When writing about this incident after the war the commanding officer Lieutenant Colonel Dollman wrote that, the move was one ‘that will ever be remembered’ as the main roads linking Longueval, Montauban, and Fricourt were ankle deep in mud. During the relief Lieutenants Forwood and Campbell were seriously wounded and subsequently died. [ii]

Lieutenant Reginald Forwood died of wounds at 36th Casualty Clearing Station on 20 November 1916; he was 31 years of age.

Witness Statements [iii]

When interviewed in January 1917, Lance Corporal Howard Peters said he saw Forwood being picked up by stretcher-bearers near Le Transloy and later ‘saw a cross with his name being made at Headquarters.’ This statement was corroborated by 2241 Private William George Vesey.

In March 1917, Lance Corporal Joseph Pearson said Lieutenant Forwood’s father was an iron founder in Adelaide. He said Lieutenant Forwood was wounded by a shell when passing a tank as the company was coming out of the support Trenches at Flers and had later died of wounds.

CSM William Corfield also interviewed in March said Lieutenant Forwood was wounded while the Battalion was being relieved. ‘He got the full contents of a shrapnel shell and was carried to the dressing station at Flers about 12.30 midnight. He was carried in on a sledge and succumbed to his wounds. I knew him well.’

Reginald’s older brother Edgar (OS) served with the 1st Australian General Hospital as a driver and returned to Australia after the war.  

In a letter to Reginald’s father dated 27 October 1919, the OIC Base Records wrote he had received further information, which showed Lieutenant Forwood was wounded in action on 17 November 1916.

... admitted to the 1st ANZAC Midland Dressing Station on 19/11/16, and transferred to the 36 Casualty Clearing Station, where he died of his wounds (shell wound skull and left arm shattered)… [iv] 

With attack after attack being hampered by the morass of mud, Haig realised with what remained of the winter, his troops could do no more than continue to maintain pressure upon the Germans by a continuous program of small-scale attacks and raids.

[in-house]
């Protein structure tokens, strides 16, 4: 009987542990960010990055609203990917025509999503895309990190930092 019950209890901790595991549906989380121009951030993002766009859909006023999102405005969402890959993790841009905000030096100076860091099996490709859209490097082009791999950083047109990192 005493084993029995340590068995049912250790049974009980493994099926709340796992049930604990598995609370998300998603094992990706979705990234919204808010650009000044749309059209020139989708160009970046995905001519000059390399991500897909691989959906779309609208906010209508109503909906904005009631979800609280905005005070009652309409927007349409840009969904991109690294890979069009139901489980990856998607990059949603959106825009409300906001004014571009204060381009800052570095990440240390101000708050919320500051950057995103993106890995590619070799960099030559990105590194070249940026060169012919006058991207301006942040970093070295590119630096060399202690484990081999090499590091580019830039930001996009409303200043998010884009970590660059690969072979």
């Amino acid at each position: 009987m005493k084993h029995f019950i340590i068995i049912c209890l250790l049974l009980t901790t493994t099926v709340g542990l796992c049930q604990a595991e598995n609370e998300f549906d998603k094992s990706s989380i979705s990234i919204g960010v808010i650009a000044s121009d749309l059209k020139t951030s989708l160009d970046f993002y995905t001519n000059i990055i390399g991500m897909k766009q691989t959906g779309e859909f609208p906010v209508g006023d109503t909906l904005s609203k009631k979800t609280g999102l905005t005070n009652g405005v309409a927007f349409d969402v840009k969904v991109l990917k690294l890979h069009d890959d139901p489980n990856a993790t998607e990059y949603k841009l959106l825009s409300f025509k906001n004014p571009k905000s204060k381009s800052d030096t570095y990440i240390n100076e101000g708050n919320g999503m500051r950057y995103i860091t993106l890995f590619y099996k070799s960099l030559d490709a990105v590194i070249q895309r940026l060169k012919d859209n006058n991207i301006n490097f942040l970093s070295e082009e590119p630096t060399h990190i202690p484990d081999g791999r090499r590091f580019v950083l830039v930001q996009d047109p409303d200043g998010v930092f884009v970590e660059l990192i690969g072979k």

The First Battle of the Somme concluded on 18 November and although the Germans had been heavily tested, they were not broken. The bloodiest battle of the Great War had cost the allied armies almost 624,000 casualties of which 23,250 were Australians. (Total population - five million)

Throughout the winter, the armies on the Somme including those of the enemy were battling the effects of poor morale, frostbite and horrendous weather conditions.

The troops were tired and often ill but there was much to be done as each side worked continuously to repair roads, restore or replace entire trench systems, move guns, refurbish equipment, mark tracks and lay thousands of duckboards to create dry standing and walk ways across the mud.

In a letter home, Lieutenant Tom English (OS) tried to describe the conditions created by the coldest weather across Europe since 1910. He and his friends had purchased a case of ginger ale with each bottle individually packed in a straw jacket, but when they finally managed to get the bottles out of their jackets, all were frozen and had to be thawed out before drinking. He wrote that after his batman had brought him some warm water he had placed his razor in it after shaving and when he went to retrieve it a quarter of an hour later, the razor had been frozen into the water and it ‘had to be put on the fire again to get it out.’ He told his family how after washing his hair he had only half dried it and by the time he walked to the other side of the hut to comb it, ‘it was standing on end frozen’ so he had to dip his hair in warm water before he was able to comb it.

By a good bit of luck our S.A. Battalion got S.A. Christmas Comforts, and I got one from the Headmaster, Staff, and boys of St Peter’s College. We just had one handed out to each, and mine was from the Old School – a bit of good luck wasn’t it. [v]

[i] The Register, 30 November 1916,  Forwood, Reginald Ernest
[ii] Dollman, W & Skinner H, The Blue and Brown Diamond, History of the 27th Battalion (AIF) on Active Service, Lonnen & Cope, Adelaide 1921, p. 67
[iii] Australian War Memorial, Australian Red Cross wounded and missing enquiry bureau files – Forwood, Reginald Ernest / 1090610, viewed 23 October 2005
[iv] National Archives of Australia: B 2455, Forwood Reginald Ernest / 4023401, viewed 25 May 2006
[v] St Peter’s School Magazine - W K Thomas & Co, Adelaide, May 1917, p. 62